Judson looks at how nationalist groups "exploited violent incidents and endowed them with propagandistic value by linking them repeatedly to larger narrative frameworks" in chapter 6, "Violence in the Village" (p. 178). The conflict under examination took place during September 1908 in the village of Bergreichenstein/Kasperske Hory and pitted a visiting group of German students against some of the town's Czech residents. This event sounded reverberations all the way to Vienna and Prague; within the village, it even caused the loss of one life. Judson suggests that press coverage of this event and similar incidents led contemporary observers and later historians to conclude that conflict between nationalities was common in rural areas. Construing the other side as a threat was one way of motivating otherwise ambivalent citizens to be loyal to a nationalist cause. By comparing newspapers from both groups along with government documents, however, Judson argues that the conflict was likely far less dramatic than the narratives presented in the contemporary press.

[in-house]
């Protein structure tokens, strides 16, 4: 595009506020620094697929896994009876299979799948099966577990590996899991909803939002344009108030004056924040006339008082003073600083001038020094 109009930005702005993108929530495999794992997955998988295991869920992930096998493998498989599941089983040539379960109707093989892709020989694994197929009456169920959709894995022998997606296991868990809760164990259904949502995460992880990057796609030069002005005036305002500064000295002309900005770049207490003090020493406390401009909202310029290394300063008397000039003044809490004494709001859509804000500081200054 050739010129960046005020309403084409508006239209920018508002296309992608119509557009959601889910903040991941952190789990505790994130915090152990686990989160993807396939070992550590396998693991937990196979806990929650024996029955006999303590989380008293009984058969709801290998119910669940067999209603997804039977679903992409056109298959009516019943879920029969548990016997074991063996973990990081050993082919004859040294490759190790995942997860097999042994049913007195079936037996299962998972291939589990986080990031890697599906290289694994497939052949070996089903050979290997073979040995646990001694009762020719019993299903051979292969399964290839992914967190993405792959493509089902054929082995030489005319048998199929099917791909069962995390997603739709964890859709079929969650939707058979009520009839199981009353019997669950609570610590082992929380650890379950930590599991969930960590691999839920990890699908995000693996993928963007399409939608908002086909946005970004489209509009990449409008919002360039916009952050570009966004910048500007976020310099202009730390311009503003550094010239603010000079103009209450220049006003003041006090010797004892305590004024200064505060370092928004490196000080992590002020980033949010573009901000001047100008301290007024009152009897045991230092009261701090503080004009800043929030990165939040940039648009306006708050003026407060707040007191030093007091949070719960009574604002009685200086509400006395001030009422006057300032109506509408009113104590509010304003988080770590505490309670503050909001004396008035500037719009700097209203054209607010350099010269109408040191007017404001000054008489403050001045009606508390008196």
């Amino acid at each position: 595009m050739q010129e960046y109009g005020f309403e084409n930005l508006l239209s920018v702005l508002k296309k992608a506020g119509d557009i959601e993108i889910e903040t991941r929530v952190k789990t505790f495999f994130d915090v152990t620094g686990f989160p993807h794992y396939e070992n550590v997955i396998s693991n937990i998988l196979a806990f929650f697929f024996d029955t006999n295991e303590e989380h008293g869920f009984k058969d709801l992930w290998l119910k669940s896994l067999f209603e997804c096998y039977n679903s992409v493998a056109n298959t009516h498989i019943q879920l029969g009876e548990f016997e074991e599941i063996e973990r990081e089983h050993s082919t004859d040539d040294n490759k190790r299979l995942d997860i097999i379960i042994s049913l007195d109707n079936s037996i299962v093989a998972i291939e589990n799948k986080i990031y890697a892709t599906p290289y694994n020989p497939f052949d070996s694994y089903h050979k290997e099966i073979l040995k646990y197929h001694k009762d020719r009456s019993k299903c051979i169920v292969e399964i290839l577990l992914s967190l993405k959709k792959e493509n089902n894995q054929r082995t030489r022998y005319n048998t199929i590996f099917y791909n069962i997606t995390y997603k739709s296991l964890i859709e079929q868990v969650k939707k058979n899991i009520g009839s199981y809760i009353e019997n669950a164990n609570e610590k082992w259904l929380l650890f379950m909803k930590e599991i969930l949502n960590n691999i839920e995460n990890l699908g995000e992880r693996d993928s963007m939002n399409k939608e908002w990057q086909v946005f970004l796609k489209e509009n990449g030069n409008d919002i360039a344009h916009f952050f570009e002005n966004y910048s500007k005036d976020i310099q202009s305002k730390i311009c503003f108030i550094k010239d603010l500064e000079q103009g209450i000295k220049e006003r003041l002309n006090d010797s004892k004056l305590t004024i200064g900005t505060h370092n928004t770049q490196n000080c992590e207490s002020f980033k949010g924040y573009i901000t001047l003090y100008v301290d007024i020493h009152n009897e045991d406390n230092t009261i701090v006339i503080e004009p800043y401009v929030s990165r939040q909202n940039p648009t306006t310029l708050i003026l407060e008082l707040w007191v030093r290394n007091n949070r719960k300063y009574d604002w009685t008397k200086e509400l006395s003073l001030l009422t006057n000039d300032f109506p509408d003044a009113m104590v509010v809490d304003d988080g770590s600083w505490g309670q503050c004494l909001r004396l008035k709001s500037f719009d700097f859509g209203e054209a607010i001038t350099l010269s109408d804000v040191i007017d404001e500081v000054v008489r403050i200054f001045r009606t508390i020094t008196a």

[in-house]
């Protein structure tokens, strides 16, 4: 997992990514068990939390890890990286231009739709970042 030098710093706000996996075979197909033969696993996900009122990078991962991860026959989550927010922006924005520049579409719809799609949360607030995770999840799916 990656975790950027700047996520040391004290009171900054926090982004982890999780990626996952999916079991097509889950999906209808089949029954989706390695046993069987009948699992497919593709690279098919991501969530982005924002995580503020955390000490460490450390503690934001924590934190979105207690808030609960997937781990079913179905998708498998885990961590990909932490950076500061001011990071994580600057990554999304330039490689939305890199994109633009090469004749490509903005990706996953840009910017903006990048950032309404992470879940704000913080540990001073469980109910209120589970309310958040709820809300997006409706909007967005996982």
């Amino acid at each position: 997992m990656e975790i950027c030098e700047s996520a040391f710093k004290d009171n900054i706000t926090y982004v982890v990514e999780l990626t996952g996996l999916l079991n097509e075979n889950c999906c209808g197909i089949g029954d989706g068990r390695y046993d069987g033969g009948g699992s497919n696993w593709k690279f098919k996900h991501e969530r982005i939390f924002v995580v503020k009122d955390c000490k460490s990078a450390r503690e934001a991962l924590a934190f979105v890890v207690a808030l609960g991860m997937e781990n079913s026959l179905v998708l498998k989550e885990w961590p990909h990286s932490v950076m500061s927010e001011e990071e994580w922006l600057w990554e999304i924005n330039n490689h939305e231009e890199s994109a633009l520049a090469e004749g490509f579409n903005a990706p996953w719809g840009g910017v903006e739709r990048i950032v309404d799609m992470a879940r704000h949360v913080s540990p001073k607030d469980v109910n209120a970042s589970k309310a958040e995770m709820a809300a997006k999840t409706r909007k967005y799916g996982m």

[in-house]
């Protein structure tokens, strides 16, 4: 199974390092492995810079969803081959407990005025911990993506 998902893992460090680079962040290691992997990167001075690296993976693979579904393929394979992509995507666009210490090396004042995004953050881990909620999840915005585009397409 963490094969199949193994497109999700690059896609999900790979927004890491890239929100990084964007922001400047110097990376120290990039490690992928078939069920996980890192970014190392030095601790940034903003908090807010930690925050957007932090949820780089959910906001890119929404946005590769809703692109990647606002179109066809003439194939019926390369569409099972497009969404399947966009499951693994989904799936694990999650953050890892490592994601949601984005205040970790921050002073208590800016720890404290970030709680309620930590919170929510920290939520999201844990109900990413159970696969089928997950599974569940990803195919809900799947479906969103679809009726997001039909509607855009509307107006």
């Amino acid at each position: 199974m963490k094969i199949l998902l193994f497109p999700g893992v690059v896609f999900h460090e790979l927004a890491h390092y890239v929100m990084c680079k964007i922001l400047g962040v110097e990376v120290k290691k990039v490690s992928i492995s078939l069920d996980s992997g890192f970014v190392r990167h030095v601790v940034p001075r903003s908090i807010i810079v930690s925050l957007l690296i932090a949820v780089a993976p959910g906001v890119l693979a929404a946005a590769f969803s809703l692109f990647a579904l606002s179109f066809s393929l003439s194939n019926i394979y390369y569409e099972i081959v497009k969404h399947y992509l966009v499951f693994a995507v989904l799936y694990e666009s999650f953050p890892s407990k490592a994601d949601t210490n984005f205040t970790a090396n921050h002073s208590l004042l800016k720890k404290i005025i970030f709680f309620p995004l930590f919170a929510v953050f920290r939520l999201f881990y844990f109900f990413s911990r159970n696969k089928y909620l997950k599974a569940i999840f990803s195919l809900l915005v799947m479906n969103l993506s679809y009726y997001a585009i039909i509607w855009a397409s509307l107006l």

Chapter 7, "The First World War and Beyond: The Transformation of the Language Frontier," provides an overview of the transformations that took place in these territories during and after World War I. Judson looks at new strategies devised by nationalist groups in the war years, such as the distribution of welfare benefits. The post-Hapsburg division of central Europe transformed the meaning of the term "language frontier" because political borders were determined by cultural and linguistic similarities. Now inhabitants of these regions either belonged to the national majority or were considered outsiders to the culture. Judson provides a brief discussion of changes in these territories after their absorption into Czechoslovakia (Bohemia), Yugoslavia (South Styria), and Italy (South Tyrol) until 1945.